Last summer Senate Minority Leader Mitch McConnellAddison (Mitch) Mitchell McConnellRepublicans scramble to stop Greitens in Missouri GOP senator faces challenge over Trump credentialsPictures of the Week: Ukraine, Super Bowl LVI and Penguins MORE (R-Ky.) warned that Republicans would block appropriations legislation for fiscal year 2022, which begins in October, in the absence of a broader bipartisan 50-50 Senate spending deal. But to strike a deal, he said there would need to be parity in the growth of defense and non-defense spending.
Days after Shelby announced the framework agreement earlier in February, appropriations officials said they worked all weekend on allocations for the subcommittees.
In a show of progress, senators confirmed last week that the 12 subcommittees had received new spending figures for fiscal year 2022, allowing each of the panels to make more progress on their slices of an omnibus package. .
Sen. Jon TesterJonathan (Jon) TesterWhite House Chief of Staff Tries to Inflate Concerns of Senate Democrats Democrats Try to Regroup Ahead of Tough November On The Money – GOP Senators Block Biden’s Fed Picks MORE (D-Mont.), chairman of the Senate Appropriations Defense Subcommittee, would not tell reporters what was allocated to his panel, but said “it’s better than [he] expected.”
“We were very happy,” he told The Hill, before adding that he believes his panel is on track to complete its work before the new deadline set in March.
Some panels will find it easier than others to finalize their portions in the coming weeks.
While some have said the Department of Veterans Affairs has been a sticking point in the talks, the senator. John BoozmanJohn Nichols BoozmanGOP senator faces challenge over Trump’s credentials These Senate seats are up for grabs in 2022 The Postal Service’s expansion into banking is misguided MORE (Ark.), a ranking Republican on the military construction, veterans, and related agencies appropriations subcommittee, said his panel had “pretty much moved all of these things in the right direction.”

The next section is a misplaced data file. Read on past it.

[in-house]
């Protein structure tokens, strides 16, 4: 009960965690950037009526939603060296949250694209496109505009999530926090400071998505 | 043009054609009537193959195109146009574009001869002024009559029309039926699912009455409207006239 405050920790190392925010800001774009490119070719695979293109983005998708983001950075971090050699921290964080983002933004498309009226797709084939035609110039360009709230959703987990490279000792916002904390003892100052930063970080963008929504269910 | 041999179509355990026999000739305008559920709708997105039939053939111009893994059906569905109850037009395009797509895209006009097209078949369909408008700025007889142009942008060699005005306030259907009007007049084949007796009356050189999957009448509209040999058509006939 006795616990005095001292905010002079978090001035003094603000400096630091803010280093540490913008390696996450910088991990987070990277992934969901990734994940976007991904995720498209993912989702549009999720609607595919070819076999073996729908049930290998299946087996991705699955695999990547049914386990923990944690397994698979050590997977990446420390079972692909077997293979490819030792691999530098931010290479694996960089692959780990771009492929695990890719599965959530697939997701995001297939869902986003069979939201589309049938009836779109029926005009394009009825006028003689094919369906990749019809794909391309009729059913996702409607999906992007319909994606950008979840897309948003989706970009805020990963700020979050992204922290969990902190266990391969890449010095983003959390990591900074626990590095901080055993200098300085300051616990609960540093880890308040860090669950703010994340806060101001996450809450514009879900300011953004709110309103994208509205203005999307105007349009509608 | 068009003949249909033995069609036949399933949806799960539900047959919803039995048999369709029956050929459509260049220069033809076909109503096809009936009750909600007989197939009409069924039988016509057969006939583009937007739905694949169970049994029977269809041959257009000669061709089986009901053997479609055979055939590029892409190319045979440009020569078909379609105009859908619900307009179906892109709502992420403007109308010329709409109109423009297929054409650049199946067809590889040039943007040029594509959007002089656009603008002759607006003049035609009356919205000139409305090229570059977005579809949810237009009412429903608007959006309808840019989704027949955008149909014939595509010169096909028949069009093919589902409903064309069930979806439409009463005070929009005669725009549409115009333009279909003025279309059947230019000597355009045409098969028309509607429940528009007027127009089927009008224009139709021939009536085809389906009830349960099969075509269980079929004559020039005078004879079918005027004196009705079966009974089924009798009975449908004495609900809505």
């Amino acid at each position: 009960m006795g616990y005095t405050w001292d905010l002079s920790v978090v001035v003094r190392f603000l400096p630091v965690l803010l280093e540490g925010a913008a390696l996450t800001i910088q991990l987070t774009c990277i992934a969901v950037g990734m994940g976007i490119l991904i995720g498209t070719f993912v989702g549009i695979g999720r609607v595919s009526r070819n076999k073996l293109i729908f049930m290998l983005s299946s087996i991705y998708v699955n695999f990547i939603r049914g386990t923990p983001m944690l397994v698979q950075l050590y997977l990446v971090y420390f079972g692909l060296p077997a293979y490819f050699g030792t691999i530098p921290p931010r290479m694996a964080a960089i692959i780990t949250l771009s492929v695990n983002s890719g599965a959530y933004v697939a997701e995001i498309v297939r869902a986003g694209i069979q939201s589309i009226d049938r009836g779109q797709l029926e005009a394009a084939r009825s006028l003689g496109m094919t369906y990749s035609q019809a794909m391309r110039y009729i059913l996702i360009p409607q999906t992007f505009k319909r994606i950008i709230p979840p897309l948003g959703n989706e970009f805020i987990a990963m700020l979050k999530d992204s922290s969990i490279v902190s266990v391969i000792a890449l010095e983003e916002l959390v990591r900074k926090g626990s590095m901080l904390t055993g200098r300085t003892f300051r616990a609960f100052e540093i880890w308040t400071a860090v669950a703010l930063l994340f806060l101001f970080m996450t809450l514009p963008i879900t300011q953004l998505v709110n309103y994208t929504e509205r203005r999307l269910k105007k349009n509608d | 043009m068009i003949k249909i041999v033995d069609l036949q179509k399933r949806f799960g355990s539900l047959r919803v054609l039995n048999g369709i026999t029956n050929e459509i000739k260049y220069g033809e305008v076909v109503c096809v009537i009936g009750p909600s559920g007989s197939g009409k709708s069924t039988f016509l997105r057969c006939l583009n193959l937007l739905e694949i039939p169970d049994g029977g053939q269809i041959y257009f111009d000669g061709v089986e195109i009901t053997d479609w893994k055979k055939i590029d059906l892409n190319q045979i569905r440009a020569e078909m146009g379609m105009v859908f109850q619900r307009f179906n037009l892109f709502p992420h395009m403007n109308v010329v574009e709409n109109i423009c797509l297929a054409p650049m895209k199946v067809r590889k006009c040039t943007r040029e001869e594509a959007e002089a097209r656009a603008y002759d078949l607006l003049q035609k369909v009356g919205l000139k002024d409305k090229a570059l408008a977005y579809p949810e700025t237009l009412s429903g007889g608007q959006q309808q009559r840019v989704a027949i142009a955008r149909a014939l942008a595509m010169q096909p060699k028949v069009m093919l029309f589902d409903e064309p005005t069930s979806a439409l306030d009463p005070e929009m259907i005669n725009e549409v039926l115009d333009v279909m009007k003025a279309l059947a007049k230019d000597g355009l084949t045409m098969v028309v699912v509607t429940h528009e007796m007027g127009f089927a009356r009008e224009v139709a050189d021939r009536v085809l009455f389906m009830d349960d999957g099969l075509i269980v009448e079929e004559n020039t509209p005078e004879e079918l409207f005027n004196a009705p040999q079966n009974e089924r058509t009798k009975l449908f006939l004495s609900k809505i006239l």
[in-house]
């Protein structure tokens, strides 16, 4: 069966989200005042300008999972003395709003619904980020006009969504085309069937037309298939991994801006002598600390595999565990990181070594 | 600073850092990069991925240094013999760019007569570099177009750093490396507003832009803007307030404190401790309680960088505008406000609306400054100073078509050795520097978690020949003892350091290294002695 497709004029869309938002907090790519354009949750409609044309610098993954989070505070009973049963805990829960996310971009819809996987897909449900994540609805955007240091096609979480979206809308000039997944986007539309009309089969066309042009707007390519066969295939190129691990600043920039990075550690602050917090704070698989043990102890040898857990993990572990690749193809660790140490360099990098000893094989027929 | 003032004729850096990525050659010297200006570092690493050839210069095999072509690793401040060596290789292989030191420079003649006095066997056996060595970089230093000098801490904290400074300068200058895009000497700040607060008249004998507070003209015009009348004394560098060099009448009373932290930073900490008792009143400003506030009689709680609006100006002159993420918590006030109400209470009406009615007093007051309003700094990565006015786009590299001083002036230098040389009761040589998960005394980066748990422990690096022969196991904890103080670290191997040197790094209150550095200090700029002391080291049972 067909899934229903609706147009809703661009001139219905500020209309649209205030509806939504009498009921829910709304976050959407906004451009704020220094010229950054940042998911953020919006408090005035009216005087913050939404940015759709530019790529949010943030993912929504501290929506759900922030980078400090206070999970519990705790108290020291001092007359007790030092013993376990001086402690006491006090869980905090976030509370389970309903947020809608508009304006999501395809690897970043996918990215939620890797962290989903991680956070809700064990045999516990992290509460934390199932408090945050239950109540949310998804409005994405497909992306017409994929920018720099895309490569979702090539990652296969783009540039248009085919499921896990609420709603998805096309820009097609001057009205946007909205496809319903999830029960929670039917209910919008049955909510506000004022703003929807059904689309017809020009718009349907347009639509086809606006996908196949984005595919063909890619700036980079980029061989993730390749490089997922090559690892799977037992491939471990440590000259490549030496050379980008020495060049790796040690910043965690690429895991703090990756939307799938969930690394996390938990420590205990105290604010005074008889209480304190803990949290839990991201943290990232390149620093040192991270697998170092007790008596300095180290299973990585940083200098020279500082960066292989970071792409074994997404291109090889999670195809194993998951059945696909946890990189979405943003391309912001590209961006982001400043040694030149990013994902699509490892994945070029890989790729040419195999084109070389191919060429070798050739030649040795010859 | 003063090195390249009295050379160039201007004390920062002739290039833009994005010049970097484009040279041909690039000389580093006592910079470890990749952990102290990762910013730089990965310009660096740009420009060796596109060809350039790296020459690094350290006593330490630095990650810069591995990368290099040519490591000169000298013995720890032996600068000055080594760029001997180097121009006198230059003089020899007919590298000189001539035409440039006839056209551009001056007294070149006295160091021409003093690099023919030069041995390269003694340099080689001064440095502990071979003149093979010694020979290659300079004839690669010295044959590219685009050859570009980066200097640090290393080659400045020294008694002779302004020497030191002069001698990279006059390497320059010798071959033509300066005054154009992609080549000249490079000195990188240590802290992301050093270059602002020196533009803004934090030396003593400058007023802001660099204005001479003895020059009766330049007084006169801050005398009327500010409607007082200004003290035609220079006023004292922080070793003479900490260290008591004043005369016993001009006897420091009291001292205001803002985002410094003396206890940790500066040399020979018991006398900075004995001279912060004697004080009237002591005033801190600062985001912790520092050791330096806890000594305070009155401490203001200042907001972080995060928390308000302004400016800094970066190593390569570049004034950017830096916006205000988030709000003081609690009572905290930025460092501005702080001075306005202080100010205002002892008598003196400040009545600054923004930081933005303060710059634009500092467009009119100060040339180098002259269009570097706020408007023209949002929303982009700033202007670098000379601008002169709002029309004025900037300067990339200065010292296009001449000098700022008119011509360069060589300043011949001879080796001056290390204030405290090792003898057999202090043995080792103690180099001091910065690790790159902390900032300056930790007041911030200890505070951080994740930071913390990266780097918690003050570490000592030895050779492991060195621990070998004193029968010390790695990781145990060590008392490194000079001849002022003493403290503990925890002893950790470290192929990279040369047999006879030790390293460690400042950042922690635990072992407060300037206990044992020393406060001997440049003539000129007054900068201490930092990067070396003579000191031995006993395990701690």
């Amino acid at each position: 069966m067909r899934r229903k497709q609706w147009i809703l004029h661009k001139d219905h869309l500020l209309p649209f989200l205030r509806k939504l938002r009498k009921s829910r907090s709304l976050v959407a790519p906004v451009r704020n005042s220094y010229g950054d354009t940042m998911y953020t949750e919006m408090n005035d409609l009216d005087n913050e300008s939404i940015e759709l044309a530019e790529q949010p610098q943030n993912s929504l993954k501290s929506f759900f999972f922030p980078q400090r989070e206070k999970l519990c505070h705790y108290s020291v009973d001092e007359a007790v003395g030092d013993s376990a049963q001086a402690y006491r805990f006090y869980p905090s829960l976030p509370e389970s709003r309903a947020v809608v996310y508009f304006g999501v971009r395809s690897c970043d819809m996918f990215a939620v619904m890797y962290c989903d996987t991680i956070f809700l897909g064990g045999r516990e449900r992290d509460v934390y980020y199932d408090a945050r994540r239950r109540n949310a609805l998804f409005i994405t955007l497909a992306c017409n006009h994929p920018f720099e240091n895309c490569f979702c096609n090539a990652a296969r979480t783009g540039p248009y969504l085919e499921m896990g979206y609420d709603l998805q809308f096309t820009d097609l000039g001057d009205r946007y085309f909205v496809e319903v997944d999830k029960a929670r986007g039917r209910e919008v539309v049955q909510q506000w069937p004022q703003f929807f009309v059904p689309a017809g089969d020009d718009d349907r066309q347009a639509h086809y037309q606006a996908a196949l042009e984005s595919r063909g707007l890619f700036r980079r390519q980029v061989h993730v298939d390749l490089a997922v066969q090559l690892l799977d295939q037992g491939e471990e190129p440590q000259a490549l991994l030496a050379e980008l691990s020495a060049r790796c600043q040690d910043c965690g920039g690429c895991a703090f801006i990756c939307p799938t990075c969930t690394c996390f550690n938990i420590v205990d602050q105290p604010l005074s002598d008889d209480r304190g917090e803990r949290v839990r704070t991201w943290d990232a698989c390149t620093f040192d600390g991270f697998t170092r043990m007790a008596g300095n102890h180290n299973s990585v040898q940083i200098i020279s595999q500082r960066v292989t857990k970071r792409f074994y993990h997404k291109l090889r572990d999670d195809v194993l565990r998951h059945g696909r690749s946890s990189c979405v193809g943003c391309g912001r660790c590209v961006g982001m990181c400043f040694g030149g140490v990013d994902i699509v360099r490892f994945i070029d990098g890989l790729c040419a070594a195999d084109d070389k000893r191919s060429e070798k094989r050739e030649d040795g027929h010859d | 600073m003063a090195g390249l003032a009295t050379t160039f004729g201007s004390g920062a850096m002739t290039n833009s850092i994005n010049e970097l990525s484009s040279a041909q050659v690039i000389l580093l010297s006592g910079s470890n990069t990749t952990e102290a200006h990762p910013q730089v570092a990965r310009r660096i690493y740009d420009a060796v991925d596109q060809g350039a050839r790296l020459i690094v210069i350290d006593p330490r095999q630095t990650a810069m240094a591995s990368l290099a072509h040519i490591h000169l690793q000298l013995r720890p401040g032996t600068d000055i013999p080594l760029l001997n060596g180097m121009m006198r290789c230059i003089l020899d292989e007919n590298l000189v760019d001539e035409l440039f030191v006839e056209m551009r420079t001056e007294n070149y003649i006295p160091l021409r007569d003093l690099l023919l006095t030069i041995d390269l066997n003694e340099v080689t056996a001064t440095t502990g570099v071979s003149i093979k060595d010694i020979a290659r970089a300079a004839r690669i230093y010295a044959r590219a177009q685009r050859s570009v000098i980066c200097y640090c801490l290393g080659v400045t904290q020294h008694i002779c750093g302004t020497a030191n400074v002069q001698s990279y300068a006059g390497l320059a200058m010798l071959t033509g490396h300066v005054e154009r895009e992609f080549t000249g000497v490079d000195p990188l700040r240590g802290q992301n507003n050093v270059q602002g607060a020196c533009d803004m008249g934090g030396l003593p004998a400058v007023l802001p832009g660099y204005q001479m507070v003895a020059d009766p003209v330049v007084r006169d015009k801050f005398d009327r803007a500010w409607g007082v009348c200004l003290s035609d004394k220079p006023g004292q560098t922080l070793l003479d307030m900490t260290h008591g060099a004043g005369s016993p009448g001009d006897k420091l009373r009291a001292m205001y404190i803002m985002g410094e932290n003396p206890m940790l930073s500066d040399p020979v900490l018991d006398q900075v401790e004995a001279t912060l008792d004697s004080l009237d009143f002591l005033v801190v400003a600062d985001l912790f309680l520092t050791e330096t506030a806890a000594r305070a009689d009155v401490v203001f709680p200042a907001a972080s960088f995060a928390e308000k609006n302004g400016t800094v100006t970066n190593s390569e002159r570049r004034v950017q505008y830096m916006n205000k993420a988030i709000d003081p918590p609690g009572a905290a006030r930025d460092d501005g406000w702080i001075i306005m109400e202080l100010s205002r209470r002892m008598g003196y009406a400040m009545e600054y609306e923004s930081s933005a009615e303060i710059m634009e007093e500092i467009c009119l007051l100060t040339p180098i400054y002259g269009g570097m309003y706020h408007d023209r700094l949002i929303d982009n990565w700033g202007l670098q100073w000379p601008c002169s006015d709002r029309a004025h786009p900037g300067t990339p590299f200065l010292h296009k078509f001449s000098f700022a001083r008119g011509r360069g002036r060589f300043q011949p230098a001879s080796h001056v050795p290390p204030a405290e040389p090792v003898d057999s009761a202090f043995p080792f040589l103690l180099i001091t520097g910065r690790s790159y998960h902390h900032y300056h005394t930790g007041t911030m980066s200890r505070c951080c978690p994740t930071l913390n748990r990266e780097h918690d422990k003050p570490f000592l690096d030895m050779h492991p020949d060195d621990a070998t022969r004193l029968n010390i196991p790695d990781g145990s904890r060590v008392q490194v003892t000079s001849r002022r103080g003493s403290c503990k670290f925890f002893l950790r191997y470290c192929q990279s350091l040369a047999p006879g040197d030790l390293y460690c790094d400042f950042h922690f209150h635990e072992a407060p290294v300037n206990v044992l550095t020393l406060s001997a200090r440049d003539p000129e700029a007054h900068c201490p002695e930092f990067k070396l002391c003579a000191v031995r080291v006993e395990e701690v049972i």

“We really enjoy working with Senator [Martin] Heinrich (DN.M.) and his team, as well as our counterparts in the Chamber. Our teams have been working together for a while and so that makes things a lot easier,” Boozman told The Hill, while adding that at this point there aren’t many “major” hurdles to overcome. in the coming weeks.
But some subcommittees seem to have their work cut out for them.
On the Senate Appropriations Subcommittee on Homeland Security, both chair Chris MurphyChristopher (Chris) Scott MurphyHillicon Valley – Senators introduce child online safety bill Senate Democrats pressure YouTube to remove ‘ghost gun’ videos Senate seeks solution as deadline for funding approach PLUS (D-Conn.) and ranking member Shelley MooreCapitoShelley Wellons Moore CapitoThe Hill’s Morning Report – Presented by Facebook – Americans battle soaring prices Senator Capito tests positive for COVID-19 Lawmakers roll out Violence Against Women Act without ‘controversial’ provision MORE (RW.Va.) say they are still working to try to find common ground on issues like border wall funding.
“We are on a tight deadline. We’ve had a lot of conversations, both Murphy and I, so you know we’re working in good faith. It’s hard, maybe it’s the hardest,” Capito told The Hill on Thursday.
At the same time, top negotiators are asking more and more questions about additional COVID-19 funds amid reports that the Biden administration is considering billions in additional funds for vaccine and testing efforts, among other things.
But it’s unclear whether the planned spending omnibus will include such funding, which has prompted hesitation from some, especially after it took appropriation officials months to make meaningful progress on annual legislation in a fairly divided Senate.
“I’m in no rush to add anything. It took several months of negotiations to get to where we are, and I’m very reluctant to reopen it for anything else,” Leahy told reporters.